After packing up and checking out of the hotel, there was just enough time for a final visit to the Fair. I wanted to spend some more time looking at the exhibitions, but also to visit the amazing Fair Bookshop. I could easily have spent a fortune in there, especially on the heart-stoppingly beautiful array of picture books from all around the world!
I said goodbye to some of my Laureate colleagues and had the chance to chat about the next steps for our international work: we’re all excited to continue the conversations that started in our meetings, and to reconvene in Bologna again in two years’ time for our next ‘summit’. I also popped along to the Egmont stand where I spotted a proof of The Mystery of the Clockwork Sparrow! And last of all there was time to squeeze in a final gelato before heading to the airport.
Arreverdeci Bologna – you were marvellous! I hope I’ll be back again next year.
This interview was first published on the Book Trust website http://www.booktrust.org.uk
Levi Pinfold’s Black Dog is the winner of the 2013 CILIP Kate Greenaway Medal. I spoke to Levi about how it feels to win this prestigious prize.
‘I’m feeling great!’ Even though we’re only talking on the phone, it’s impossible to miss the fact that Levi Pinfold has a beaming smile on his face. He’s been named the 2013 winner of the CILIP Kate Greenaway Medal, which recognises excellence in illustration, for his second picture book Black Dog, joining a list of winning illustrators that include Sir Quentin Blake, John Burningham, Helen Oxenbury, Shirley Hughes and Anthony Browne, to name but a few.
‘It’s a real honour,’ Pinfold tells me. ‘It’s a hugely personal thing for me. I worked for a very long year on Black Dog and it was very hard work – but very rewarding. It’s just amazing for someone to tell me that it’s good. It’s a real honour to be listed alongside all those fantastic illustrators… it’s really quite humbling.’
Pinfold takes a characteristically modest attitude to his book, which the judges identified as a ‘true modern classic’ that ‘will be read and enjoyed by generations to come.’ ‘I usually tend to downplay my work a little bit,’ he confesses. ‘I’ve looked at it for so long, but I hope maybe the judges could see the commitment that I put into it, and how hard I think about things…. You do put a lot of your personal feelings into books – subconsciously, it just trickles in there.’
Black Dog, which Pinfold wrote and illustrated, is story of a little girl called Small Hope who faces fear head-on in the form of a monstrous giant black dog – but she soon realises that it isn’t quite as frightening as everyone else seems to think. Pinfold explains: ‘I wanted to write a ghost story: a spooky story for kids, with a gothic element. I was sitting in the library, reading a book about the spectral hounds of England, and I found this legend of the black dog, which is a recurrent myth in different counties of England, although in different areas it’s called different things. Usually it was this horrible thing that appears on the moors, and if you see it, something terrible will happen to you. Then I discovered one in Somerset that’s just called the “Gurt Dog” and the description was “he is a nice dog”. I thought that was quite a funny idea, and then I thought “what if he’s just been misunderstood in these other places? Maybe he’s just a lonely dog, wandering around.”’ His next book will also put a new spin on traditional legends. ‘I’m working on a book which should be out next year, which is about vegetables! It sounds very simple, but it’s actually about the Green Man myth, putting a little twist on the legend, and using those symbols in a new way.’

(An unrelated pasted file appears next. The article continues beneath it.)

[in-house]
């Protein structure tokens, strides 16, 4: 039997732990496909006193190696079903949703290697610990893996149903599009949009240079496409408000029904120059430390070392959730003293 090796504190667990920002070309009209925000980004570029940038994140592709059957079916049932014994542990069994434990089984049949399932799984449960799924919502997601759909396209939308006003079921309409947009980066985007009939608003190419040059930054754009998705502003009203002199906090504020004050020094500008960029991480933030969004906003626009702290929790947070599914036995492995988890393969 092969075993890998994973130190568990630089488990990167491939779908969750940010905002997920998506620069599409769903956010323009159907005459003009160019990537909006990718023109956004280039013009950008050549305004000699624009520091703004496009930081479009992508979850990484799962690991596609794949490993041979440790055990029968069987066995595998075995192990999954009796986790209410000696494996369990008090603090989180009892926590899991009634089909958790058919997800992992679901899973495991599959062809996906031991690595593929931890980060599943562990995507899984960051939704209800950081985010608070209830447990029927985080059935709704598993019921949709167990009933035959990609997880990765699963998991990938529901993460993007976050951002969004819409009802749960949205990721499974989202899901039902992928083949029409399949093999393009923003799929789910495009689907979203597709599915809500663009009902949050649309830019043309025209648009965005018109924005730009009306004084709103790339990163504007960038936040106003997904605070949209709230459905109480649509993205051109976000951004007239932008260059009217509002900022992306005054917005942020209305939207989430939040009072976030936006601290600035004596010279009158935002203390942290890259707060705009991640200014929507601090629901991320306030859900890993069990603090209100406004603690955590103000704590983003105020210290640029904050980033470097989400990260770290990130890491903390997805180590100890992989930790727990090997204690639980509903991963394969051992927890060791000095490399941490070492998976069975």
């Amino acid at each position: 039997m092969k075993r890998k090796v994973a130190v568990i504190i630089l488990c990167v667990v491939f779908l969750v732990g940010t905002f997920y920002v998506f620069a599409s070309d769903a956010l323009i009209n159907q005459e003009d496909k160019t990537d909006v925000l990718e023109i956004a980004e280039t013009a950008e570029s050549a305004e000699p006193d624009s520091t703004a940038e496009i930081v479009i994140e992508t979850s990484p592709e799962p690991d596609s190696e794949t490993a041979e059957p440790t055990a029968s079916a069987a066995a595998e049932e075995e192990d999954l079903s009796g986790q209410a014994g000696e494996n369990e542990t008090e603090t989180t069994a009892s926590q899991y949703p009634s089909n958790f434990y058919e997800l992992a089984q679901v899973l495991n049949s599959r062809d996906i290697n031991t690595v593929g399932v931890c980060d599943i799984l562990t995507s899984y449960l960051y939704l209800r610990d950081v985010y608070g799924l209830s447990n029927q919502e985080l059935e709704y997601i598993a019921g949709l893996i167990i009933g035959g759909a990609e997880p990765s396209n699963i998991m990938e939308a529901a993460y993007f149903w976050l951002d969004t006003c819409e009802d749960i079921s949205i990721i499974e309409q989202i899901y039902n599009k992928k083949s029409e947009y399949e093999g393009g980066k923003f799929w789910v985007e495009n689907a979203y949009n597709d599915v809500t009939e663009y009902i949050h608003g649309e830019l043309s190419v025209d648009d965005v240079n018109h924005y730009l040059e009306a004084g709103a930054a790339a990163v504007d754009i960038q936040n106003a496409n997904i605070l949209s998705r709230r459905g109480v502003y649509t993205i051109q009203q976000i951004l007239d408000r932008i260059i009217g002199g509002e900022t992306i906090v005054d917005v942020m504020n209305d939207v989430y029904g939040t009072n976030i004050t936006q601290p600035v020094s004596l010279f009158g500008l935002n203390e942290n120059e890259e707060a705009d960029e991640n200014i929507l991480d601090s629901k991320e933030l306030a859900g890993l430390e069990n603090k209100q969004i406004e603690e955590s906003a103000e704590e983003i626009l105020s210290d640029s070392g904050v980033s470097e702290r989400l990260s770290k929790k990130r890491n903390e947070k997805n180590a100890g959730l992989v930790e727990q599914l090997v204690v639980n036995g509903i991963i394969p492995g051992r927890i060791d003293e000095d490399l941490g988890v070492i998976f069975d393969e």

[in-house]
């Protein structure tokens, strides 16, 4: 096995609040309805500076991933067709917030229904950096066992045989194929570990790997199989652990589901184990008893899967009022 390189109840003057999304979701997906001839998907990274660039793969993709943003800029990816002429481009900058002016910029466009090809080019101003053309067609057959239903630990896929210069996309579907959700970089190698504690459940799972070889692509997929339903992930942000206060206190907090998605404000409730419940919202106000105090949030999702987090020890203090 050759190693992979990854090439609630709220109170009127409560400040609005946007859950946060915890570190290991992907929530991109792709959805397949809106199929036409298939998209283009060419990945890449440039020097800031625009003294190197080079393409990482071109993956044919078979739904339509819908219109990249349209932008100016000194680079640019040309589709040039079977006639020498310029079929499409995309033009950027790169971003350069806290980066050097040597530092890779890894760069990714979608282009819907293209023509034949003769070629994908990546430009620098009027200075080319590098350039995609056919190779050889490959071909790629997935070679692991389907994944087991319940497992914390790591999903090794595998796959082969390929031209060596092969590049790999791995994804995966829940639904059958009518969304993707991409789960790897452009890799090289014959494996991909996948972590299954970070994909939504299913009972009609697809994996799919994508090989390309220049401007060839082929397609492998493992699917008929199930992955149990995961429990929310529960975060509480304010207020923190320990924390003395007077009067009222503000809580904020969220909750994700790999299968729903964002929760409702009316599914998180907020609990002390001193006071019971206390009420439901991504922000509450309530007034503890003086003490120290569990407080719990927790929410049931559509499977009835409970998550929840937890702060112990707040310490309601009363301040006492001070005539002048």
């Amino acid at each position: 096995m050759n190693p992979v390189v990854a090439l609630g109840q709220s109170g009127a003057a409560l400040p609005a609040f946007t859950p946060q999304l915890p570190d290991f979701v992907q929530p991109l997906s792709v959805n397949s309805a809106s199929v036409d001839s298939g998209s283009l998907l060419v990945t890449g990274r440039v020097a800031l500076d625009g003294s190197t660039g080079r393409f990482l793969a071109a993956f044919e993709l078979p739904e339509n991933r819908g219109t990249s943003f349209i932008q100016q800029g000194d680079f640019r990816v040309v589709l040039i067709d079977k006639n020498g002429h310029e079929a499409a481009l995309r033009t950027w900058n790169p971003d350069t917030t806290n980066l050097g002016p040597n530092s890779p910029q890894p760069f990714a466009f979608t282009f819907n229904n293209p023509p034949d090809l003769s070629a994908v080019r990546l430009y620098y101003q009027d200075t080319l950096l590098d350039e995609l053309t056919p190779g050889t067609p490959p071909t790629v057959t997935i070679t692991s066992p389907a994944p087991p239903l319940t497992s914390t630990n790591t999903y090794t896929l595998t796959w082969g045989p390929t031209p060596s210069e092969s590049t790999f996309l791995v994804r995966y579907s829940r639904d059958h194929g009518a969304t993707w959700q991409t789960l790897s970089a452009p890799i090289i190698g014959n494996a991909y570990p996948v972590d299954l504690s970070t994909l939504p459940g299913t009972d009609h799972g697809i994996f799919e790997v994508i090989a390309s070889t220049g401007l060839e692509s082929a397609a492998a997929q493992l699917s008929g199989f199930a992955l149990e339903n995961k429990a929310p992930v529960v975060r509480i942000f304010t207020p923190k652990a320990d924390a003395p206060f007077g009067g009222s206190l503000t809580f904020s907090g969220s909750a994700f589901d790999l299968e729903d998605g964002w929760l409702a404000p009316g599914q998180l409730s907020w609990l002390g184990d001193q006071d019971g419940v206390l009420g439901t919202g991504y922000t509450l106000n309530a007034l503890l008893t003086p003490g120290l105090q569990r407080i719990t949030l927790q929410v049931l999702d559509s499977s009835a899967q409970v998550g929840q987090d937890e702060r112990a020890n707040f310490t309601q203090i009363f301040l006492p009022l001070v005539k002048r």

It is Pinfold’s distinctive illustrations which really set Black Dog apart – the Greenaway judges described as a ‘visual treat, full of mood and atmosphere’. Talking about his approach to illustration, he explains: ‘I take a long-term view of illustration and painting. I like to look at very old stuff as well as the most contemporary work. I’m hugely influenced by people like Brueghel as well as people like Shaun Tan and Anthony Browne – I have a very wide sphere of influence’. Thinking about why his style differs from that of many other contemporary picture book creators, he ponders: ‘I think perhaps the other thing is that I spend a lot of time locked up painting, so I don’t spend a lot of time going out and meeting other illustrators, so I don’t tend to get influenced by them. I just love painting and I love children’s books.’
Creating the beautiful, richly-detailed spreads in his picture books is something of a labour of love for Pinfold. ‘My process of creating illustrations is quite lengthy,’ he explains. ‘As for a lot of illustrators, it tends to begin in sketch form, then you produce a fairly detailed rough for your publisher. After that, what I do is I paint the illustration by hand. In Black Dog I used tempera – a kind of old-fashioned paint where you mix egg yolk with pigment. You layer up your painting over weeks. I don’t get bored… when I’m painting, when I’m exploring that world that I’m creating, that’s the moment when I think “this is what I’m meant to be doing”. I’m looking through the piece of paper, looking into it, and that’s what I enjoy.’ Thinking about this for a moment, he adds: ‘It’s a nightmare for my publisher, I imagine – I’m busy “exploring the interior space” and they just want a book!’
Pinfold is not a newcomer to winning accolades for his work: Black Dog has already been awarded the Children’s Book Award in the AOI Illustration Awards 2013. His first picture book The Django won a Booktrust Early Years Award for Best Emerging Illustrator in 2010 and in the following year he was selected as one of ten Booktrust Best New Illustrators. ‘It can be tremendously difficult when you’re starting out as an illustrator and trying to make a mark, and it really helped with awareness of my work, and the relationship with my publisher,’ he reflects. ‘Plus I got to meet the other illustrators – it’s great to see them doing stuff now. Winning those two awards was incredible for me. It’s been a wild ride ever since.’
Pinfold is using his Kate Greenaway Medal win as an opportunity to celebrate libraries and librarians across the country. ‘I’m honoured that my work has been recognised by CILIP on behalf of librarians, for whom I have nothing but respect. I am always amazed at the passion for reading, looking and understanding that libraries inspire in everyone. The availability of a whole universe of knowledge and inspiration in one place is something highly underrated, as is the importance of encouraging minds, young and old, on the pathway to discovery. I think we all have a lot to learn from libraries.’